[Ed. Note — This short piece is an online-only exclusive published as a part of our series, Gay Youth’s New Burden, exploring HIV infection among young people. Part two of our three part series was to be published in our Jan. 18 print edition. However, due to space constraints and other production schedule requirements, the second part of our series will instead be published in our Feb. 1 print edition. Part three will follow on Feb. 15. We regret any inconvenience to our readers. You can follow the series and its special online-only exclusives like this short piece below at goqnotes-launch2.newspackstaging.com/newburden/.]
CHARLOTTE, N.C. — For Ra’Shawn Barlow-Flourney, pastor of ReBirth Church Charlotte, everyday is about lessons. When he’s leading his flock in Charlotte, he teaches about God, faith and healthy living. His professional career helps when it comes to talking about health and sexuality. In addition to pastoring, Barlow-Flourney works as the prevention coordinator and outreach specialist for AID Upstate in Greenville, S.C.
As reported Jan. 4 in the first of our three-part series, Gay Youth’s New Burden, new rates of HIV infection are taking their toll on young people. Gay and bisexual men ages 13-24 saw a 22 percent increase in new infection rates between 2008 and 2010. Black gay and bisexual men, as well as other men who have sex with men (MSM) but may not identify as gay, were among the most at-risk subgroups. According to the CDC, they account for more new infections than any other group, coming in near 10 percent — about 4,800 individual cases — of the total number of 47,500 new infections in 2010.
“To see the rate [increasing] has been devastating for me,” Barlow-Flourney says.
At the root are issues of rejection and they are playing a crucial role in the increase.
“One of the things that I really get hurt by is that when you are rejected by family, rejected from the church, from community, work and society altogether, it’s already hard enough that you are black man,” he says. “Adding gay is adds a whole other spectrum as well.”
At work, many of Barlow-Flourney’s clients tell a familiar story.
“One of the things I’ve seen as challenging is that a lot of my clients that come to me, they end up not loving themselves,” he says. “I put myself in that situation, too. I didn’t feel loved or appreciated, so when someone showed me just the slightest bit of attention, everything went out the window — prevention and all those things went out the window — which could have cost me my life or could have cost me being infected with HIV.”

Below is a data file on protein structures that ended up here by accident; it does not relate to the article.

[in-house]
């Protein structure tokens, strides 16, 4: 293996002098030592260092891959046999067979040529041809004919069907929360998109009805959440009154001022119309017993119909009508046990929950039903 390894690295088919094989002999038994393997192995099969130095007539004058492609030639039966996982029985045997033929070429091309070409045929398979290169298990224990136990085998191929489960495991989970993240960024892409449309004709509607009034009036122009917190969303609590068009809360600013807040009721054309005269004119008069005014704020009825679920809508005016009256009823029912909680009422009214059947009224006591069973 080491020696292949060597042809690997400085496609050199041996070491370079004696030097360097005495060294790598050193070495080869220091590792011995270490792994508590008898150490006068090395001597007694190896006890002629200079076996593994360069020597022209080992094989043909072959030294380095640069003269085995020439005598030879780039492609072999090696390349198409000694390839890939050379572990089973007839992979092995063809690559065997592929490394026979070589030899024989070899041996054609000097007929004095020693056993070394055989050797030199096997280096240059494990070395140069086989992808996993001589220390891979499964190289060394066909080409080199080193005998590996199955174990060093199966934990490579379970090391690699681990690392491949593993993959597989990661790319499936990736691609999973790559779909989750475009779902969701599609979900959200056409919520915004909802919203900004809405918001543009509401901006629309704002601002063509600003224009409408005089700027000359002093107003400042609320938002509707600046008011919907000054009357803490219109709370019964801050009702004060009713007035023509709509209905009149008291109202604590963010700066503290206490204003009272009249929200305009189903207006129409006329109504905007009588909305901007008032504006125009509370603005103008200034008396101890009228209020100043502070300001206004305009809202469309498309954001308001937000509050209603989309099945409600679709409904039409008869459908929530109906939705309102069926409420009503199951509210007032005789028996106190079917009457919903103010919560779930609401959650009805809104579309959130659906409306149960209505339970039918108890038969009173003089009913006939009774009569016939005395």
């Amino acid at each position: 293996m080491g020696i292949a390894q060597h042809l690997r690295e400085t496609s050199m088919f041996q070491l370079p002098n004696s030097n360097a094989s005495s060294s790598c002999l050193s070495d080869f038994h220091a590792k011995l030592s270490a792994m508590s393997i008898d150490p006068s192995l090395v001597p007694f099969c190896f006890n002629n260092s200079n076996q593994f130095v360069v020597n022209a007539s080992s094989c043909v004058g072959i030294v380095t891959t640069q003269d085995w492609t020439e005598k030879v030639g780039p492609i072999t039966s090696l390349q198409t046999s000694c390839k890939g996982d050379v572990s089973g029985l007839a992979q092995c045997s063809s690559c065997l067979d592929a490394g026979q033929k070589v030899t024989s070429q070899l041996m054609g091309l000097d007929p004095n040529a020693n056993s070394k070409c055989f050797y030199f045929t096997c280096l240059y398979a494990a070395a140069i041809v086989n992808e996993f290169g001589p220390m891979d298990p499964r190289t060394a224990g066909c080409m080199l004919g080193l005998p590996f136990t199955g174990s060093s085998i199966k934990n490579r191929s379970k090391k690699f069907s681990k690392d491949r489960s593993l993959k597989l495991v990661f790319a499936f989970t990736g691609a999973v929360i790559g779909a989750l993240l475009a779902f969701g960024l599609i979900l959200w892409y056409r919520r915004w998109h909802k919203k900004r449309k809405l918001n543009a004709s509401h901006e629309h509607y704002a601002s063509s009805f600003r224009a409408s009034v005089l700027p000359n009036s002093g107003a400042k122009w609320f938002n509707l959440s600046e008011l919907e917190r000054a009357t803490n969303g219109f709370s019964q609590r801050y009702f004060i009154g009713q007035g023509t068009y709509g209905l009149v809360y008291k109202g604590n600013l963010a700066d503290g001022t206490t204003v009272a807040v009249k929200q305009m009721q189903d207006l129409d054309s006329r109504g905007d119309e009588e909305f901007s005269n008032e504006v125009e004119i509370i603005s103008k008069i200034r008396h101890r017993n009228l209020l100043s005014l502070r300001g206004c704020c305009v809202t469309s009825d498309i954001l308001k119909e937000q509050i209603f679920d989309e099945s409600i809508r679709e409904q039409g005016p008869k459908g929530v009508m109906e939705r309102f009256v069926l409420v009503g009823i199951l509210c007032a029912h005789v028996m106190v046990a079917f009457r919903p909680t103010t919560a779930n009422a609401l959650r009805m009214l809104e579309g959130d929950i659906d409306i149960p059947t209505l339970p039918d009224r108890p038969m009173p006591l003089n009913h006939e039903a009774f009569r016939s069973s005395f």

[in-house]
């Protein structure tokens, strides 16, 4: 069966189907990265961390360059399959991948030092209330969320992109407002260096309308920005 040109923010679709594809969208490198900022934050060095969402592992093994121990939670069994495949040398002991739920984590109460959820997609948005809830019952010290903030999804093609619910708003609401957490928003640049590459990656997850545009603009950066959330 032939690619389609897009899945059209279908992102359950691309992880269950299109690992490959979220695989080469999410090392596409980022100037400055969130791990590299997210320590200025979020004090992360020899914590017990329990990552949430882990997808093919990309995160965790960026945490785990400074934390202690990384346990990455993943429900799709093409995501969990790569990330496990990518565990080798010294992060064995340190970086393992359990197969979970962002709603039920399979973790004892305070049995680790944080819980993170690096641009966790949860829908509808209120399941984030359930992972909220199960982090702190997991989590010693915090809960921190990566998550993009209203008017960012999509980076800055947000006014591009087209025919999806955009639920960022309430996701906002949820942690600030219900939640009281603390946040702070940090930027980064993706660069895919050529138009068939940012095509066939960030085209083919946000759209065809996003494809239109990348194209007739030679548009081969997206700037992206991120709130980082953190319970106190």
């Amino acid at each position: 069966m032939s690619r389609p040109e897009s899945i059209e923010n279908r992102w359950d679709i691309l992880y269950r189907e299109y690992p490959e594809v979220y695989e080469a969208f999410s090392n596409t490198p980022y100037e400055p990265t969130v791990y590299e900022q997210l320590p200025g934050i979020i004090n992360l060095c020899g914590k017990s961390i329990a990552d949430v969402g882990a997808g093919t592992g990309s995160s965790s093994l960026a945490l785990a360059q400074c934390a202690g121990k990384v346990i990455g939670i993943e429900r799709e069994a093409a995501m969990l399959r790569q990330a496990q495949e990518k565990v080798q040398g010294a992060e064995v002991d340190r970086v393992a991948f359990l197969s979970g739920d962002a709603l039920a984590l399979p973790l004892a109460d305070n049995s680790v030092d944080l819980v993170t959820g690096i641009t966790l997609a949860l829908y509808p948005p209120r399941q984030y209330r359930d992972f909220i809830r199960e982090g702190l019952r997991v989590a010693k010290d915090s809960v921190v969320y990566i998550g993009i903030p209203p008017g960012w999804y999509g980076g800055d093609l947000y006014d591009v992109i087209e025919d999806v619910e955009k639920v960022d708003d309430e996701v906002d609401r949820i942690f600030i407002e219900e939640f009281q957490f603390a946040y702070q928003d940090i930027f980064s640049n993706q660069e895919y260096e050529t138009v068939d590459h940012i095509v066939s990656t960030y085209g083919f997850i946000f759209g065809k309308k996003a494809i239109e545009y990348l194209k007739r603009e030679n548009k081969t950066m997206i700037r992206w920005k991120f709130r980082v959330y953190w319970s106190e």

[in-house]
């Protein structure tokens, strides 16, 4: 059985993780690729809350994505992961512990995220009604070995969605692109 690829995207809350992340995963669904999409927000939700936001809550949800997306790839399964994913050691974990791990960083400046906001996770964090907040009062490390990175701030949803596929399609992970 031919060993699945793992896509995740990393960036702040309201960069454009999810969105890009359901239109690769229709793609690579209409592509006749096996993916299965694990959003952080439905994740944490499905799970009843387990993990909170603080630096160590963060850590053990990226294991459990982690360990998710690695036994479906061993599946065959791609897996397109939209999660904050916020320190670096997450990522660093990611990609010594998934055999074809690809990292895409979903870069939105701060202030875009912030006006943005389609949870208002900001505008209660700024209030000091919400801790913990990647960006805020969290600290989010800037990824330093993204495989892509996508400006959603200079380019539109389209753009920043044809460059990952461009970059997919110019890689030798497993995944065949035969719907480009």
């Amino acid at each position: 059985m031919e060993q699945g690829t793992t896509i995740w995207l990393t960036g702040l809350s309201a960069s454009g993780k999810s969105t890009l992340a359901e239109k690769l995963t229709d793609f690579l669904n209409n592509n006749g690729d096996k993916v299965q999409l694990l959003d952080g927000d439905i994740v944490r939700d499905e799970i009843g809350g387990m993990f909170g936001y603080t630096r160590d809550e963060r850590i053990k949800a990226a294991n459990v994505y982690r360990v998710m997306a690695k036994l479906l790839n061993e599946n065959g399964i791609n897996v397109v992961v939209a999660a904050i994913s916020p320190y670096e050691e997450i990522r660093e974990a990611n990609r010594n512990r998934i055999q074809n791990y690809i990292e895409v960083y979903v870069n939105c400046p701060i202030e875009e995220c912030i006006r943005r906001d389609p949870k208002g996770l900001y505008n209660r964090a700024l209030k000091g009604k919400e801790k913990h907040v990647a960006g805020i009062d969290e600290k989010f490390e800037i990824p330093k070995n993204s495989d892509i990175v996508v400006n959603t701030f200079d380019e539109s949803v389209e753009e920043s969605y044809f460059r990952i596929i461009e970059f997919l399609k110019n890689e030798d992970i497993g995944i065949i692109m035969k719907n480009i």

Such stories are becoming increasingly more common, as more and more young people tell HIV prevention workers that they associate “bare backing,” slang for anal intercourse without the use of condoms, as a form of sexual intimacy linked to love and commitment. Such a cultural trend is alarming, especially considering that The Centers for Disease Control and Prevention estimates that 60 percent of young people infected with HIV have no knowledge that they are HIV-positive.
Testing alone won’t solve the problem, but Barlow-Flourney does what he can. A certified phlebotomist, the pastor says he has held free HIV testing for his church’s members.
“I said, ‘Let’s get tested,'” he says. “I wanted to show my congregation how important it is to be tested.”
In addition to lessons on health and well being, Barlow-Flourney says he aims to keep messages of love and self-worth at the forefront of his work, whether at church or the clinic.
“I stress it all the time, that you have to learn to love yourself and appreciate yourself, know who you are in God and know who you are in yourself, that you can be able to go into a situation and say, ‘I’m better than that, I can use protection to protect myself,'” he says. “A lot of times, what happens is that we throw everything out of the window because somebody gave us just that little bit of attention.”
Barlow-Flourney says consistent messages of affirmation and acceptance will help to stem the tide of rising HIV infection rates. Education, too, will play a role.
“It’s about providing the training opportunities and the space where you can begin to educate,” he says.
In February, Barlow-Flourney’s church will host a couples conference that will include a special component for singles.
“There will be a huge portion on loving self and what that is to be black, what it is to be gay and what it is to be Christian,” he says.
The lessons he’ll teach during the conference are drawn from personal experience. Barlow-Flourney says his partner of three years, whom he legally married in May 2011 in Washington, D.C., taught him many important personal lessons about love and intimacy.
“I thought having sex with him would show that I loved him or he loved me,” he says of the relationship when it began. “We went a couple months, three months with no sex at all, just communication. Even today, it has been the solid foundation of our relationship.”
He adds, “I’m just so thankful that he did that, because during those months I was able to evaluate myself and reconnect with myself and love myself, so that I could love him.”